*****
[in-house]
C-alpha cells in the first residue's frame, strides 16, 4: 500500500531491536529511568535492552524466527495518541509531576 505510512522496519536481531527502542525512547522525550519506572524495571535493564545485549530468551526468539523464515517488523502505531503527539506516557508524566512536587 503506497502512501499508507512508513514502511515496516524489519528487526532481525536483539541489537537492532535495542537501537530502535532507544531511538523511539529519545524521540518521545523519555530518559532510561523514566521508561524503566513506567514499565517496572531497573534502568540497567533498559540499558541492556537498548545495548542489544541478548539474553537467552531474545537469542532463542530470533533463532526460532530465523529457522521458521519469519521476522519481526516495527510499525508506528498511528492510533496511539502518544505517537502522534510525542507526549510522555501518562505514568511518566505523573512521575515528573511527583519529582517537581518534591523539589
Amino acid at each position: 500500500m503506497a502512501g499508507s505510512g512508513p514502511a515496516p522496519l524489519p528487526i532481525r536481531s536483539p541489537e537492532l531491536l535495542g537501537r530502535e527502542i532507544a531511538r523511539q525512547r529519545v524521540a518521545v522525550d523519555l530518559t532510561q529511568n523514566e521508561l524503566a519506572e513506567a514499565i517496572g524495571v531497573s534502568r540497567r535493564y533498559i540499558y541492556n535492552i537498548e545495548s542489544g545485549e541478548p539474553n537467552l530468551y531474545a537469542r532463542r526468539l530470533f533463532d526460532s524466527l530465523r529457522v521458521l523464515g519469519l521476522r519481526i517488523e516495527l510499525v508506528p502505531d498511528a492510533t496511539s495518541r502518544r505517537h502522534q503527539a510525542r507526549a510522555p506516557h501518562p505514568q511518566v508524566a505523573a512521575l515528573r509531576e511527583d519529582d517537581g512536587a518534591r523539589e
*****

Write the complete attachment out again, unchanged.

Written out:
[in-house]
C-alpha cells in the first residue's frame, strides 16, 4: 500500500531491536529511568535492552524466527495518541509531576 505510512522496519536481531527502542525512547522525550519506572524495571535493564545485549530468551526468539523464515517488523502505531503527539506516557508524566512536587 503506497502512501499508507512508513514502511515496516524489519528487526532481525536483539541489537537492532535495542537501537530502535532507544531511538523511539529519545524521540518521545523519555530518559532510561523514566521508561524503566513506567514499565517496572531497573534502568540497567533498559540499558541492556537498548545495548542489544541478548539474553537467552531474545537469542532463542530470533533463532526460532530465523529457522521458521519469519521476522519481526516495527510499525508506528498511528492510533496511539502518544505517537502522534510525542507526549510522555501518562505514568511518566505523573512521575515528573511527583519529582517537581518534591523539589
Amino acid at each position: 500500500m503506497a502512501g499508507s505510512g512508513p514502511a515496516p522496519l524489519p528487526i532481525r536481531s536483539p541489537e537492532l531491536l535495542g537501537r530502535e527502542i532507544a531511538r523511539q525512547r529519545v524521540a518521545v522525550d523519555l530518559t532510561q529511568n523514566e521508561l524503566a519506572e513506567a514499565i517496572g524495571v531497573s534502568r540497567r535493564y533498559i540499558y541492556n535492552i537498548e545495548s542489544g545485549e541478548p539474553n537467552l530468551y531474545a537469542r532463542r526468539l530470533f533463532d526460532s524466527l530465523r529457522v521458521l523464515g519469519l521476522r519481526i517488523e516495527l510499525v508506528p502505531d498511528a492510533t496511539s495518541r502518544r505517537h502522534q503527539a510525542r507526549a510522555p506516557h501518562p505514568q511518566v508524566a505523573a512521575l515528573r509531576e511527583d519529582d517537581g512536587a518534591r523539589e